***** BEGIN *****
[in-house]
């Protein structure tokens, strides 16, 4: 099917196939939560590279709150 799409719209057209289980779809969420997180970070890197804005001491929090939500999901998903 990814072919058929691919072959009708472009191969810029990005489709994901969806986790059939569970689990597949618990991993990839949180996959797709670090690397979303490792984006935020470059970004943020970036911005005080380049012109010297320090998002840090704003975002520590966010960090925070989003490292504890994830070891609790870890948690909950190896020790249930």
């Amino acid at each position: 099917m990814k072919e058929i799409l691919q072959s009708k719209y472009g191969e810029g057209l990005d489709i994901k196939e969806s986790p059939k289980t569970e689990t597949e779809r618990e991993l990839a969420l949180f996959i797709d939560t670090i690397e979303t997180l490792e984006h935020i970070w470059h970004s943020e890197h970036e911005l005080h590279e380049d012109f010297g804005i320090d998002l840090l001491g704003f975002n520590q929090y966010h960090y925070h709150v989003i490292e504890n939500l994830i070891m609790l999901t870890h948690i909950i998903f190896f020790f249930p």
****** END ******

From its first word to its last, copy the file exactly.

[in-house]
């Protein structure tokens, strides 16, 4: 099917196939939560590279709150 799409719209057209289980779809969420997180970070890197804005001491929090939500999901998903 990814072919058929691919072959009708472009191969810029990005489709994901969806986790059939569970689990597949618990991993990839949180996959797709670090690397979303490792984006935020470059970004943020970036911005005080380049012109010297320090998002840090704003975002520590966010960090925070989003490292504890994830070891609790870890948690909950190896020790249930």
């Amino acid at each position: 099917m990814k072919e058929i799409l691919q072959s009708k719209y472009g191969e810029g057209l990005d489709i994901k196939e969806s986790p059939k289980t569970e689990t597949e779809r618990e991993l990839a969420l949180f996959i797709d939560t670090i690397e979303t997180l490792e984006h935020i970070w470059h970004s943020e890197h970036e911005l005080h590279e380049d012109f010297g804005i320090d998002l840090l001491g704003f975002n520590q929090y966010h960090y925070h709150v989003i490292e504890n939500l994830i070891m609790l999901t870890h948690i909950i998903f190896f020790f249930p």